Although with IGP’s route redistribution generally goes both ways (but doesn’t have to), you may need to occasionally redistribute IGP routes into BGP, and there are three ways to get that to happen:

  • The network command
  • Static route redistribution
  • Redistribution of routes discovered by an IGP

The third of this list is strongly recommended by Cisco to avoid when possible as it can lead to routing loops fairly easily. Using the ‘network’ command is almost always the best way to go about doing it.

Redistributing route from BGP into an IGP is almost never a good idea, or going to be required for a task, and doing such can cause a lot of issues (considering BGP can have thousands of routes).

Bottom line, NEVER redistribute BGP into an IGP unless you have a very good reason!

AND THAT IS IT FOR BGP! Whew. Up next is a look at CEF, but definitely not tonight! 🙂

Prefix-Lists and BGP, fundamentals and configuration explained, important behaviors and more to know for exam day!

BGP_PrefixList_TopBGP Prefix lists are important for their high flexibility, support for incremental updates, and that writing BGP Prefix lists are much more efficient than writing ACL’s that filter BGP updates as BGP tables can have much more content (thousands of entries) in them as compared to IGP’s route tables.

They have some similarities to ACL’s that will make them a bit easier to digest if you have not worked with them or even heard of them before:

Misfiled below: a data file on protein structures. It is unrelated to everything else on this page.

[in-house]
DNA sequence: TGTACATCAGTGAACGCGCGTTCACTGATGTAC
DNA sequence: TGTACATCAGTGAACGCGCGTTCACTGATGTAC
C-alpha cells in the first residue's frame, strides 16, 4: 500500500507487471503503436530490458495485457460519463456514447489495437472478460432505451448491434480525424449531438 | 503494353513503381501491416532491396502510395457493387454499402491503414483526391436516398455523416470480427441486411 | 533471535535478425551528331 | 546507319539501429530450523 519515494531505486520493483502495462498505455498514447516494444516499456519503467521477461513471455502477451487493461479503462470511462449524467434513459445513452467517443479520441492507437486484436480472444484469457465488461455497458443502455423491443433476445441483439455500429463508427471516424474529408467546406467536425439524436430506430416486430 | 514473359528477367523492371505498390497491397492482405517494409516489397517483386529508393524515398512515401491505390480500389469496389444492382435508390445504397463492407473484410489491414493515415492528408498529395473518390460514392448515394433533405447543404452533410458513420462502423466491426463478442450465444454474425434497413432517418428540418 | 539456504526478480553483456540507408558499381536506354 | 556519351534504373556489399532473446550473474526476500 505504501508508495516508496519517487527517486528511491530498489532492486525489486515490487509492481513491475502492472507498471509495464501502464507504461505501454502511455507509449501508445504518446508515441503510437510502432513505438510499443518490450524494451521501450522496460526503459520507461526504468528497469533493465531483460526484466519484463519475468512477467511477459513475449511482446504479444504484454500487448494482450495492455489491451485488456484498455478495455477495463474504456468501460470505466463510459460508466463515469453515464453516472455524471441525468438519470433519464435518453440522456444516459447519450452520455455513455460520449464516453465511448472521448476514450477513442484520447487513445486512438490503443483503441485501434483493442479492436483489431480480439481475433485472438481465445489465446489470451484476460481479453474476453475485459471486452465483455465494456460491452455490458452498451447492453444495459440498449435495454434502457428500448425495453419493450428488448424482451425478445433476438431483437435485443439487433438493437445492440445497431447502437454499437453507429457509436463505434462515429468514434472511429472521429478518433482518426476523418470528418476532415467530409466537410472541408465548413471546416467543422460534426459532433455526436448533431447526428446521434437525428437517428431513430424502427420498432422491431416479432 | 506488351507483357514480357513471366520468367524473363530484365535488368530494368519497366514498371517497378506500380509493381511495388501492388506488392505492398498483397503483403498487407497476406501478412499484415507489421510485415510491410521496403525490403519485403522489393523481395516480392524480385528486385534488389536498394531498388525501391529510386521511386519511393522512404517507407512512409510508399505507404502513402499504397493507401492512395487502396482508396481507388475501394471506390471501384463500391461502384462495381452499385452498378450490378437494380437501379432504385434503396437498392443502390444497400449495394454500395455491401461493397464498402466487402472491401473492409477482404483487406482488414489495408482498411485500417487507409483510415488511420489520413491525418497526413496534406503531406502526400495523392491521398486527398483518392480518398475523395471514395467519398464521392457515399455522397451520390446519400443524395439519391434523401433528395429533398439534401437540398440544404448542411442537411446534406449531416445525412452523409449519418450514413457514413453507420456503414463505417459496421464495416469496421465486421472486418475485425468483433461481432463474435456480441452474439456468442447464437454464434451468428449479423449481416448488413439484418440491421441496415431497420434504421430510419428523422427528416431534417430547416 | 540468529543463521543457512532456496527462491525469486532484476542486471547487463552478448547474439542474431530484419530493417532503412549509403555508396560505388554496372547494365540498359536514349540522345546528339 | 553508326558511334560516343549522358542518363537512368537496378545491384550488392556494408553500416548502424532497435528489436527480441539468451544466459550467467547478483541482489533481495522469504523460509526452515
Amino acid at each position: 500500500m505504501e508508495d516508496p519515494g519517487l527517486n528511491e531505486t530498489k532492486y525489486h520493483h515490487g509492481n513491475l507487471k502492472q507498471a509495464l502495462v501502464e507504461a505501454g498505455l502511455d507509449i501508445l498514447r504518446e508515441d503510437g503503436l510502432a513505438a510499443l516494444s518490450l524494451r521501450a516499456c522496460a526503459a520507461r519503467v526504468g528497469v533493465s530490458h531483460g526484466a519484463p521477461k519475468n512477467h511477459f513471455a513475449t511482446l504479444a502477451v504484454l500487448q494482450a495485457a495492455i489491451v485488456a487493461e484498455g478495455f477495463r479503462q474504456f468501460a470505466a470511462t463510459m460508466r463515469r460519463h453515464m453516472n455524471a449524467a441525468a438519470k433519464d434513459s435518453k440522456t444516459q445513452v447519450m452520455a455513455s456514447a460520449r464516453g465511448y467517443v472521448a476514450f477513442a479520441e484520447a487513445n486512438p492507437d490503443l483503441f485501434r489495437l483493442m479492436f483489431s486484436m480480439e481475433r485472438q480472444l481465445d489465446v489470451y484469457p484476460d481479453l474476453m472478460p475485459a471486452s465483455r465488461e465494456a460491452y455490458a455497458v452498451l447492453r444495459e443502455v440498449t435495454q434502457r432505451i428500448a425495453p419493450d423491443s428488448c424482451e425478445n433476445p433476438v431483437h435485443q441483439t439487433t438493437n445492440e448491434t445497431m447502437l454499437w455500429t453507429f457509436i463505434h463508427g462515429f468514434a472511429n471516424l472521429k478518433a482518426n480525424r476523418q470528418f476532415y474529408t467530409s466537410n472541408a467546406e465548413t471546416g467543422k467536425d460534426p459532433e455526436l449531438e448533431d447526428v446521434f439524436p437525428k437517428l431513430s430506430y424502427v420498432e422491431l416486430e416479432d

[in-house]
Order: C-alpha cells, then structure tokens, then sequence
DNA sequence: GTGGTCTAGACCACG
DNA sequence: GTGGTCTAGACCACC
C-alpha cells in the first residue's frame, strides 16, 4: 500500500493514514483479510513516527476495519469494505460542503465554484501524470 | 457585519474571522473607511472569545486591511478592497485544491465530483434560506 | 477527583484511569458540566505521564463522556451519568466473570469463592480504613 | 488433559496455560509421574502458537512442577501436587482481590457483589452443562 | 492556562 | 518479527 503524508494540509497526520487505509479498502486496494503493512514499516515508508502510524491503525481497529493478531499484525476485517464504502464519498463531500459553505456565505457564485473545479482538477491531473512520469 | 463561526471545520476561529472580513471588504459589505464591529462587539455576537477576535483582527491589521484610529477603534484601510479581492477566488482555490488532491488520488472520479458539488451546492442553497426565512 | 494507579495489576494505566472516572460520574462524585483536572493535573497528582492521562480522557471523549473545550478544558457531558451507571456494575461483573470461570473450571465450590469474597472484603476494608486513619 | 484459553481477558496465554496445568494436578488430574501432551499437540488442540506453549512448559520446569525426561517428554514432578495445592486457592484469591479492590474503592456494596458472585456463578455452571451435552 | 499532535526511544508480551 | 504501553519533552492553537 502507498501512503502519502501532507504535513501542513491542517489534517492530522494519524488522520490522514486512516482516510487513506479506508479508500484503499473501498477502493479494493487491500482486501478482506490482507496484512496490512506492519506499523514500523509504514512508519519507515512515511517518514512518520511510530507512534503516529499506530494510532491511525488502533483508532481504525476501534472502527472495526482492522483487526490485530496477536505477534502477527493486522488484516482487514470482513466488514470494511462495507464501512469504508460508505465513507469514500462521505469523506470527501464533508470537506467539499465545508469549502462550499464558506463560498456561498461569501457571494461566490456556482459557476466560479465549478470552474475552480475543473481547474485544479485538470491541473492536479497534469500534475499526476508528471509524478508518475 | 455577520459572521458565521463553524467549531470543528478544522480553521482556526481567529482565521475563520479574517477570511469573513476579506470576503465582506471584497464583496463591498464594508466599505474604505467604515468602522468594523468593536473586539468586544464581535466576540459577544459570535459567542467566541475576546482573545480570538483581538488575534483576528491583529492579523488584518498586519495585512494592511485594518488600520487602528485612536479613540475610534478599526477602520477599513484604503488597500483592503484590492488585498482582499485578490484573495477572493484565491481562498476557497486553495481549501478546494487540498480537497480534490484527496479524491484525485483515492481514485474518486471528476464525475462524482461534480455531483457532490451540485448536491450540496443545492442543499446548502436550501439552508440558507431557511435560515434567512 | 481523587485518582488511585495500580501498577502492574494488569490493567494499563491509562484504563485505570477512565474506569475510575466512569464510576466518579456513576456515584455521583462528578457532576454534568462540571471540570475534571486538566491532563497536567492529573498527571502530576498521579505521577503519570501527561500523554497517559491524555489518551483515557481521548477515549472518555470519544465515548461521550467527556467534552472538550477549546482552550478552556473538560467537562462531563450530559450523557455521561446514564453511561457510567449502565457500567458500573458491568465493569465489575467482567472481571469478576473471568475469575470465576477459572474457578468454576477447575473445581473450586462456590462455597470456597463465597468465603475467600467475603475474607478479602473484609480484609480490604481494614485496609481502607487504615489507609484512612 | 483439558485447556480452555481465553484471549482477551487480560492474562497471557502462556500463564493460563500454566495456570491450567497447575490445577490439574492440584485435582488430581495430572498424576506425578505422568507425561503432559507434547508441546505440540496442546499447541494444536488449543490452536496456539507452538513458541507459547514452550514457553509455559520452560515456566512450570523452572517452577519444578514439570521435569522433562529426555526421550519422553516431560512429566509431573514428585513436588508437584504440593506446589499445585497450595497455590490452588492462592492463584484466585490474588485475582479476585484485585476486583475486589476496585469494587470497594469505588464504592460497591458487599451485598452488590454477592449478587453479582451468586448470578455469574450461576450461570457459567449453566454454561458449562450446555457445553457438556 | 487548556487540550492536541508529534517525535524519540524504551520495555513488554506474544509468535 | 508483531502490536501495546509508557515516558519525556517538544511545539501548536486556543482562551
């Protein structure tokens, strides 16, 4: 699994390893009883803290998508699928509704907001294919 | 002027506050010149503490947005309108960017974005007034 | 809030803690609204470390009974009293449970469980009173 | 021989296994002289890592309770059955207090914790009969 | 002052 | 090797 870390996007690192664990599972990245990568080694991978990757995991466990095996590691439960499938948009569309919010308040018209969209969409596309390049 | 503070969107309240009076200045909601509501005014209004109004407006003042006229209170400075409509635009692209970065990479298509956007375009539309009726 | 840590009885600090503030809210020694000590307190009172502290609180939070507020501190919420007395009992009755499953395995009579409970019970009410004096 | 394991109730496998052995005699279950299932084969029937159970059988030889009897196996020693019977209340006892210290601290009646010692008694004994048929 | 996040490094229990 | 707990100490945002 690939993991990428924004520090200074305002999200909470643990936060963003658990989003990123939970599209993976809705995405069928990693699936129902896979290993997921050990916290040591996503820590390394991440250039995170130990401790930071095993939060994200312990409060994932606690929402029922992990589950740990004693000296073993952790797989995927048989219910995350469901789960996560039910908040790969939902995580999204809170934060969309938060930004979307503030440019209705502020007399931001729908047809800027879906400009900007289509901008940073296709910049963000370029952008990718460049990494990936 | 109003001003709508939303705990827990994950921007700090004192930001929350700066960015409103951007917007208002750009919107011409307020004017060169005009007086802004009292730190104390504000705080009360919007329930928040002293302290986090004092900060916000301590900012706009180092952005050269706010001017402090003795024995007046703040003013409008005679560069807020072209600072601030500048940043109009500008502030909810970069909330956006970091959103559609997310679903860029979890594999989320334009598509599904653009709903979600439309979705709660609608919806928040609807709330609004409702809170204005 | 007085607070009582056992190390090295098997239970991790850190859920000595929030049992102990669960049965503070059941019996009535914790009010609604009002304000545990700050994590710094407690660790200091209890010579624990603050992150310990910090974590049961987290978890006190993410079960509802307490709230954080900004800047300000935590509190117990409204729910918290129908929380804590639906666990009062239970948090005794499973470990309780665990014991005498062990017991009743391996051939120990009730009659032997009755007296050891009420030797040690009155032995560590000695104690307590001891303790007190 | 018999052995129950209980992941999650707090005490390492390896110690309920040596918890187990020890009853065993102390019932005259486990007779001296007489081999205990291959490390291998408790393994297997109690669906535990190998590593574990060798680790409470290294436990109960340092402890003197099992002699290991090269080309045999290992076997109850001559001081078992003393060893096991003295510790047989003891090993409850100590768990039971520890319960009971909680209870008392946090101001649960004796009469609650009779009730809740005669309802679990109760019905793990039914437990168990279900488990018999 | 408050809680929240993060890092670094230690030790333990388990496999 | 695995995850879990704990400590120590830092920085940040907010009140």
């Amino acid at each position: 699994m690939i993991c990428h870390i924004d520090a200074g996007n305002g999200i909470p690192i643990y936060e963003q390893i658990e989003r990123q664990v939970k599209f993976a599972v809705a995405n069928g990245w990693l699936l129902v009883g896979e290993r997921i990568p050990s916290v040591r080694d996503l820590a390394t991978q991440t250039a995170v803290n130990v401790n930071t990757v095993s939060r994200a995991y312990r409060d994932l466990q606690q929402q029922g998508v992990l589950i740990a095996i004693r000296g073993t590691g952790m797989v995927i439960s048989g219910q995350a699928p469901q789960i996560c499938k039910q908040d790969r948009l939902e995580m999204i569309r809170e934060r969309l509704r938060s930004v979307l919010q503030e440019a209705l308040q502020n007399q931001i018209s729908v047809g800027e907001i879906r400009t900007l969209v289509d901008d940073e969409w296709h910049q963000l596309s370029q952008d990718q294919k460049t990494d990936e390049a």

• Both require a route to explicitly permitted, or it is denied
  • At the bottom of the prefix list is an Implicit deny
  • Explicit deny statements don’t override the implicit deny
  • Prefix lists work from top to bottom until a match is found, and the process stops, so it is important to keep the lines in correct order for the Prefix list to work properly
  • Prefix list lines are numbered, default increment if a number value is not specified, is to increment by 5 (giving the admin wiggle room to insert lines later as needed)

With that, onto configuration, which I have already configured the above non-full mesh topology above, but I also added and advertised network 5.5.5.5/32 in addition to 100.1.0.0 – 100.7.0.0 /16 as can be seen here on R5:

R5#sh ip bgp
BGP table version is 6, local router ID is 172.16.11.1
Status codes: s suppressed, d damped, h history, * valid, > best, i – internal,
r RIB-failure, S Stale
Origin codes: i – IGP, e – EGP, ? – incomplete

Network          Next Hop            Metric LocPrf Weight Path
*> 5.5.5.5/32       0.0.0.0                  0         32768 i
*> 172.16.8.0/24    0.0.0.0                  0         32768 i
*> 172.16.9.0/24    0.0.0.0                  0         32768 i
*> 172.16.10.0/24   0.0.0.0                  0         32768 i
*> 172.16.11.0/24   0.0.0.0                  0         32768 i
R5#

Which as you may notice has all the hallmarks of being the originating router for these routes, like the 0.0.0.0 Next Hop and Local Pref of 32768, and that I am feeling lazy after Easter dinner so I am just recycling the routes to be summarized from a recent post.

So let’s take a look at our NBMA neighbors, and see how their BGP tables are looking:

R1#sh ip bgp
BGP table version is 6, local router ID is 1.1.1.1
Status codes: s suppressed, d damped, h history, * valid, > best, i – internal,
              r RIB-failure, S Stale